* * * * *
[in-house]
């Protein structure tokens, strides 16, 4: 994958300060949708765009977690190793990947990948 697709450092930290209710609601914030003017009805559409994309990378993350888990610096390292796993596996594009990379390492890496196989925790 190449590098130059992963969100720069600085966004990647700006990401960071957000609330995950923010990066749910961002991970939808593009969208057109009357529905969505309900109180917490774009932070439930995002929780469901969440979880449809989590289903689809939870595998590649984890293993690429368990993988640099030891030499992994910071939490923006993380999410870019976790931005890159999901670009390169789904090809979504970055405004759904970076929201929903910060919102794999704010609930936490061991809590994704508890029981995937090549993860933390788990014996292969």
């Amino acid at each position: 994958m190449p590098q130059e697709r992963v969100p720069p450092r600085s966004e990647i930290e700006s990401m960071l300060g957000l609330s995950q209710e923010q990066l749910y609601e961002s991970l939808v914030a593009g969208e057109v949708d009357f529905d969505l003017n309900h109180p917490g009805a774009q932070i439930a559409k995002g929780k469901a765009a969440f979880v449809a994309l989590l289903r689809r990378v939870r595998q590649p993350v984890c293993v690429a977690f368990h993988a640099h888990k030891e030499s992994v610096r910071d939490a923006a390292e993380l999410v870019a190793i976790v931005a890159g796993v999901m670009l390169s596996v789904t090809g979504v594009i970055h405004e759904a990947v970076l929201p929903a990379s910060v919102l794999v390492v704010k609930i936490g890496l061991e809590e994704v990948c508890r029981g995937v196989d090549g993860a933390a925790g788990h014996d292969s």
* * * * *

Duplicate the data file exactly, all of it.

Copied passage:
[in-house]
């Protein structure tokens, strides 16, 4: 994958300060949708765009977690190793990947990948 697709450092930290209710609601914030003017009805559409994309990378993350888990610096390292796993596996594009990379390492890496196989925790 190449590098130059992963969100720069600085966004990647700006990401960071957000609330995950923010990066749910961002991970939808593009969208057109009357529905969505309900109180917490774009932070439930995002929780469901969440979880449809989590289903689809939870595998590649984890293993690429368990993988640099030891030499992994910071939490923006993380999410870019976790931005890159999901670009390169789904090809979504970055405004759904970076929201929903910060919102794999704010609930936490061991809590994704508890029981995937090549993860933390788990014996292969």
């Amino acid at each position: 994958m190449p590098q130059e697709r992963v969100p720069p450092r600085s966004e990647i930290e700006s990401m960071l300060g957000l609330s995950q209710e923010q990066l749910y609601e961002s991970l939808v914030a593009g969208e057109v949708d009357f529905d969505l003017n309900h109180p917490g009805a774009q932070i439930a559409k995002g929780k469901a765009a969440f979880v449809a994309l989590l289903r689809r990378v939870r595998q590649p993350v984890c293993v690429a977690f368990h993988a640099h888990k030891e030499s992994v610096r910071d939490a923006a390292e993380l999410v870019a190793i976790v931005a890159g796993v999901m670009l390169s596996v789904t090809g979504v594009i970055h405004e759904a990947v970076l929201p929903a990379s910060v919102l794999v390492v704010k609930i936490g890496l061991e809590e994704v990948c508890r029981g995937v196989d090549g993860a933390a925790g788990h014996d292969s």